Working together for timber and trail

Working together for timber and trail

Appreciating the importance of the timber industry to the East Gippsland economy, and with the potential for ecotourism via the proposed Sea to Summit walking track between Errinundra and Cape Conran National Park, East Gippsland Shire Council will seek assurance from the State Government that hardwood timber supplies will not be affected by the construction of the trail.

“The timber industry is a sustainable and critical component of the East Gippsland community with 80 per cent of the region being vegetated with natural hardwood forests,” Cr Marianne Pelz said in bringing the motion to council’ s ordinary meeting on March 5 as urgent business.

“The economic value of the harvesting process in the region is greatly respected and valued. This resource is in line with the protection of greatly valued jobs in our region and the East Gippsland Shire’ s timber encouragement policy adopted four years ago.”

A Labor Party pre-election promise announced late last year in Anglesea, on Victoria’ s surf coast, west of Melbourne, as part of a seven-point Great Outdoors policy, proposed a Sea to Summit 120-kilometre hiking trail between Errinundra and Cape Conran National Park.

Local MP, Tim Bull, has been vocal in his concern for job losses within the timber industry given VicForest had already signed logging contracts in the area.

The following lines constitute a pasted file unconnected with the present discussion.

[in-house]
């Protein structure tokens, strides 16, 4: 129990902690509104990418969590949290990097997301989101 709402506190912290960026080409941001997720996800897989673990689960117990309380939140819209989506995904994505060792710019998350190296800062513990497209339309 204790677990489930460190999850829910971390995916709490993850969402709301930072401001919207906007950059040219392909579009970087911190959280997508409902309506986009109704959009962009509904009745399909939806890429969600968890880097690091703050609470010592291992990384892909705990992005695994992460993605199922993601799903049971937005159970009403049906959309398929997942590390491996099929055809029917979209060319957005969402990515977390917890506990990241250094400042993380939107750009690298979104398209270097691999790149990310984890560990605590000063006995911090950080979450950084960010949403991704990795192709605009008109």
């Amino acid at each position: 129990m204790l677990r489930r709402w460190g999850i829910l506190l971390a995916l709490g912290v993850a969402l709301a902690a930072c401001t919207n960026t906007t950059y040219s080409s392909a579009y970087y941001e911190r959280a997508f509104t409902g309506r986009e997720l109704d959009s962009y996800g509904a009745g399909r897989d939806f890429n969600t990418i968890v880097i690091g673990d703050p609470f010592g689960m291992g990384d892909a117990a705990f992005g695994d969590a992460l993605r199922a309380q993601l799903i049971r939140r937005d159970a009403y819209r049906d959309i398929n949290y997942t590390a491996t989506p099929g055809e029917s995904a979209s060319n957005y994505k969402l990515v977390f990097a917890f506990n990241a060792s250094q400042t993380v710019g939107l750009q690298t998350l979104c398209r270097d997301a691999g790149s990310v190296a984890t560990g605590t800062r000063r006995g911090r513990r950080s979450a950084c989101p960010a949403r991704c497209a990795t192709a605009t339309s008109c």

Mr Bull said he is not against the hiking trails, rather wanting no net loss of timber industry resource, while convenor of the East Gippsland Greens, Dr Deb Foskey, last week said “take off the timber production lens and look at all the values that forests encompass”.

Cr Pelz echoed Mr Bull’s words.

“While we encourage economic tourism development in our region we believe it should be integrated and respectful of the hardwood timber industry workplace,” Cr Pelz said.

“Instead of getting rid of the coups that are actually coming up and just putting them all into national forests, we believe the industry should be able to work hand-in-hand within ecotourism propositions.

“We encourage the current State Government to come up with a plan where there are no net losses to the timber industry jobs nor harvesting areas in volume and productivity. Any jobs lost in the timber industry is definitely unacceptable to the East Gippsland Shire.”

Cr Mark Reeves said the issue is something that “many of us have been grappling with, those of us who have had communication with our timber industry operators and enterprises around the certainties of supply”.

“It’ s very frustrating, very hard for those businesses to make long-term plans and invest in the important and expensive plant and machinery, staff training and operator skills, so we need that certainty of supply,” Cr Reeves said.

“With regards to the Summit to Sea Emerald Link, I think there was several million dollars allocated as a State Government election promise to do some investigation work and I hope that we can see that come to reality and work harmoniously with the timber industry.

“It’s no doubt that is an emerging and great possible industry for us.”

Councillors agreed unanimously to seek from the Minister for Resources, Jaclyn Symes, certainty of the hardwood timber supply provided through the Regional Forest Agreements (RFAs) or equivalent to maintain sawmill supply volumes and ensure employment security of hardwood timber workers and their families in the East Gippsland Region.